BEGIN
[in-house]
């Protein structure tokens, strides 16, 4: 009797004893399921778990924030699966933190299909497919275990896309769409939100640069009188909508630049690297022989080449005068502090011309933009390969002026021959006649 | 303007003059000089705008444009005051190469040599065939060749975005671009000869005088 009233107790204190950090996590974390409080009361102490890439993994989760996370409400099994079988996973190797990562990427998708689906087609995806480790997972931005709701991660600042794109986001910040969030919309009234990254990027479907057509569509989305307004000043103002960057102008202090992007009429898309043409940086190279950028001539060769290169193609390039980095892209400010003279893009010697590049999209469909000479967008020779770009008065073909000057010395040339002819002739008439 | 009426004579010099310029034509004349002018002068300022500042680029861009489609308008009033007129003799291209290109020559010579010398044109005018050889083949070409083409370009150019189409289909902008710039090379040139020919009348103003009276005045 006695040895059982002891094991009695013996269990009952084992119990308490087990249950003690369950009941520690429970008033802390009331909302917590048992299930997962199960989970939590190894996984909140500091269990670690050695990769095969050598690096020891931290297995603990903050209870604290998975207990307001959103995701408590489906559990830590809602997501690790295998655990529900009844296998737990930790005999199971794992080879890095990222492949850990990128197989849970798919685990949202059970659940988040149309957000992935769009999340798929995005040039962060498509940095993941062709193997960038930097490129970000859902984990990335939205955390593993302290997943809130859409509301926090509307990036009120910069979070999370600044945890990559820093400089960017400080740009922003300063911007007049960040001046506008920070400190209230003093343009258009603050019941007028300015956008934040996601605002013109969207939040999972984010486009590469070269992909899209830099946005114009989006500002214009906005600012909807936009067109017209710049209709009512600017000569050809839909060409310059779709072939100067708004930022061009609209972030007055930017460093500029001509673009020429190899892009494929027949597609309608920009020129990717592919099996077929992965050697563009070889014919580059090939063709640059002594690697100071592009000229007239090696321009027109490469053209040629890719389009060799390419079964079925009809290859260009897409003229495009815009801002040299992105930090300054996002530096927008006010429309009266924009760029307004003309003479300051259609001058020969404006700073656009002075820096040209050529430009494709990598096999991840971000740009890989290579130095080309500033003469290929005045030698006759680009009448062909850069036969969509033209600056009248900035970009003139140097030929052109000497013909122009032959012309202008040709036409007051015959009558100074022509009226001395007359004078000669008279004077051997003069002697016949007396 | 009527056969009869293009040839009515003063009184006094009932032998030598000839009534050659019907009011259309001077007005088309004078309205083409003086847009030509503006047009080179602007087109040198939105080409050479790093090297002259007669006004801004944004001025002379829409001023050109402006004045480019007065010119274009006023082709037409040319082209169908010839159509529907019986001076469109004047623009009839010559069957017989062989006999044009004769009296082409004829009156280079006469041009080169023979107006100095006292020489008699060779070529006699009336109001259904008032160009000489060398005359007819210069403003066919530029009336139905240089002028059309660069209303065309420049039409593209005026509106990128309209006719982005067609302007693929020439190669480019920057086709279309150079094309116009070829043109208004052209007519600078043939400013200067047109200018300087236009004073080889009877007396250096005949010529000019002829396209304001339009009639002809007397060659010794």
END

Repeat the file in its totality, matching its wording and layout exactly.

[in-house]
């Protein structure tokens, strides 16, 4: 009797004893399921778990924030699966933190299909497919275990896309769409939100640069009188909508630049690297022989080449005068502090011309933009390969002026021959006649 | 303007003059000089705008444009005051190469040599065939060749975005671009000869005088 009233107790204190950090996590974390409080009361102490890439993994989760996370409400099994079988996973190797990562990427998708689906087609995806480790997972931005709701991660600042794109986001910040969030919309009234990254990027479907057509569509989305307004000043103002960057102008202090992007009429898309043409940086190279950028001539060769290169193609390039980095892209400010003279893009010697590049999209469909000479967008020779770009008065073909000057010395040339002819002739008439 | 009426004579010099310029034509004349002018002068300022500042680029861009489609308008009033007129003799291209290109020559010579010398044109005018050889083949070409083409370009150019189409289909902008710039090379040139020919009348103003009276005045 006695040895059982002891094991009695013996269990009952084992119990308490087990249950003690369950009941520690429970008033802390009331909302917590048992299930997962199960989970939590190894996984909140500091269990670690050695990769095969050598690096020891931290297995603990903050209870604290998975207990307001959103995701408590489906559990830590809602997501690790295998655990529900009844296998737990930790005999199971794992080879890095990222492949850990990128197989849970798919685990949202059970659940988040149309957000992935769009999340798929995005040039962060498509940095993941062709193997960038930097490129970000859902984990990335939205955390593993302290997943809130859409509301926090509307990036009120910069979070999370600044945890990559820093400089960017400080740009922003300063911007007049960040001046506008920070400190209230003093343009258009603050019941007028300015956008934040996601605002013109969207939040999972984010486009590469070269992909899209830099946005114009989006500002214009906005600012909807936009067109017209710049209709009512600017000569050809839909060409310059779709072939100067708004930022061009609209972030007055930017460093500029001509673009020429190899892009494929027949597609309608920009020129990717592919099996077929992965050697563009070889014919580059090939063709640059002594690697100071592009000229007239090696321009027109490469053209040629890719389009060799390419079964079925009809290859260009897409003229495009815009801002040299992105930090300054996002530096927008006010429309009266924009760029307004003309003479300051259609001058020969404006700073656009002075820096040209050529430009494709990598096999991840971000740009890989290579130095080309500033003469290929005045030698006759680009009448062909850069036969969509033209600056009248900035970009003139140097030929052109000497013909122009032959012309202008040709036409007051015959009558100074022509009226001395007359004078000669008279004077051997003069002697016949007396 | 009527056969009869293009040839009515003063009184006094009932032998030598000839009534050659019907009011259309001077007005088309004078309205083409003086847009030509503006047009080179602007087109040198939105080409050479790093090297002259007669006004801004944004001025002379829409001023050109402006004045480019007065010119274009006023082709037409040319082209169908010839159509529907019986001076469109004047623009009839010559069957017989062989006999044009004769009296082409004829009156280079006469041009080169023979107006100095006292020489008699060779070529006699009336109001259904008032160009000489060398005359007819210069403003066919530029009336139905240089002028059309660069209303065309420049039409593209005026509106990128309209006719982005067609302007693929020439190669480019920057086709279309150079094309116009070829043109208004052209007519600078043939400013200067047109200018300087236009004073080889009877007396250096005949010529000019002829396209304001339009009639002809007397060659010794």